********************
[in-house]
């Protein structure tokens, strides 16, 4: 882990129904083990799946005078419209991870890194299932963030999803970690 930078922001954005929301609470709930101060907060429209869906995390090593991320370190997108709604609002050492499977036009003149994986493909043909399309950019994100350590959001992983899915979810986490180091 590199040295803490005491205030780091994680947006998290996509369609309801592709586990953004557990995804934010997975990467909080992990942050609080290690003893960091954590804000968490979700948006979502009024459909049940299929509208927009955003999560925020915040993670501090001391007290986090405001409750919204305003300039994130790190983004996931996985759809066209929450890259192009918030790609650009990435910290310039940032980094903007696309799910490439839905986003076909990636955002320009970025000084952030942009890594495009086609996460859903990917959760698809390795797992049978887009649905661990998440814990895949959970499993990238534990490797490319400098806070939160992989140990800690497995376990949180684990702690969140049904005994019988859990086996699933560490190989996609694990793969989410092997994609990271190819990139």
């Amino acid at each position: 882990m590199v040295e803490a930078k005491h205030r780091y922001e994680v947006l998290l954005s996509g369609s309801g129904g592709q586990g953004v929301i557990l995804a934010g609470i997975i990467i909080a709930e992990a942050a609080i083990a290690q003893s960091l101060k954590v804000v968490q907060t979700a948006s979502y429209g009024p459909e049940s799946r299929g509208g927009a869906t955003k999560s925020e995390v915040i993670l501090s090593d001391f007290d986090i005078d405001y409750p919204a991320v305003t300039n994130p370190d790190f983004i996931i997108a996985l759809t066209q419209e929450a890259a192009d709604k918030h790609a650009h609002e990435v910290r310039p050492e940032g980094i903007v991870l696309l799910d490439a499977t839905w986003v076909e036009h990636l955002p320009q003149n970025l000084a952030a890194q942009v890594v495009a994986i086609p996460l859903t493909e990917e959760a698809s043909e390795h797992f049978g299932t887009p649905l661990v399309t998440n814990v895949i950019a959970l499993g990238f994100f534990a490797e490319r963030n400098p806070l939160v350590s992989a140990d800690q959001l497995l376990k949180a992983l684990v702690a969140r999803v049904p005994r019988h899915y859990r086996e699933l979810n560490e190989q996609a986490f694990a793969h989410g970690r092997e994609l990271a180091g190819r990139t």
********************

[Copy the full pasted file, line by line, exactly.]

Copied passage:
[in-house]
């Protein structure tokens, strides 16, 4: 882990129904083990799946005078419209991870890194299932963030999803970690 930078922001954005929301609470709930101060907060429209869906995390090593991320370190997108709604609002050492499977036009003149994986493909043909399309950019994100350590959001992983899915979810986490180091 590199040295803490005491205030780091994680947006998290996509369609309801592709586990953004557990995804934010997975990467909080992990942050609080290690003893960091954590804000968490979700948006979502009024459909049940299929509208927009955003999560925020915040993670501090001391007290986090405001409750919204305003300039994130790190983004996931996985759809066209929450890259192009918030790609650009990435910290310039940032980094903007696309799910490439839905986003076909990636955002320009970025000084952030942009890594495009086609996460859903990917959760698809390795797992049978887009649905661990998440814990895949959970499993990238534990490797490319400098806070939160992989140990800690497995376990949180684990702690969140049904005994019988859990086996699933560490190989996609694990793969989410092997994609990271190819990139």
């Amino acid at each position: 882990m590199v040295e803490a930078k005491h205030r780091y922001e994680v947006l998290l954005s996509g369609s309801g129904g592709q586990g953004v929301i557990l995804a934010g609470i997975i990467i909080a709930e992990a942050a609080i083990a290690q003893s960091l101060k954590v804000v968490q907060t979700a948006s979502y429209g009024p459909e049940s799946r299929g509208g927009a869906t955003k999560s925020e995390v915040i993670l501090s090593d001391f007290d986090i005078d405001y409750p919204a991320v305003t300039n994130p370190d790190f983004i996931i997108a996985l759809t066209q419209e929450a890259a192009d709604k918030h790609a650009h609002e990435v910290r310039p050492e940032g980094i903007v991870l696309l799910d490439a499977t839905w986003v076909e036009h990636l955002p320009q003149n970025l000084a952030a890194q942009v890594v495009a994986i086609p996460l859903t493909e990917e959760a698809s043909e390795h797992f049978g299932t887009p649905l661990v399309t998440n814990v895949i950019a959970l499993g990238f994100f534990a490797e490319r963030n400098p806070l939160v350590s992989a140990d800690q959001l497995l376990k949180a992983l684990v702690a969140r999803v049904p005994r019988h899915y859990r086996e699933l979810n560490e190989q996609a986490f694990a793969h989410g970690r092997e994609l990271a180091g190819r990139t």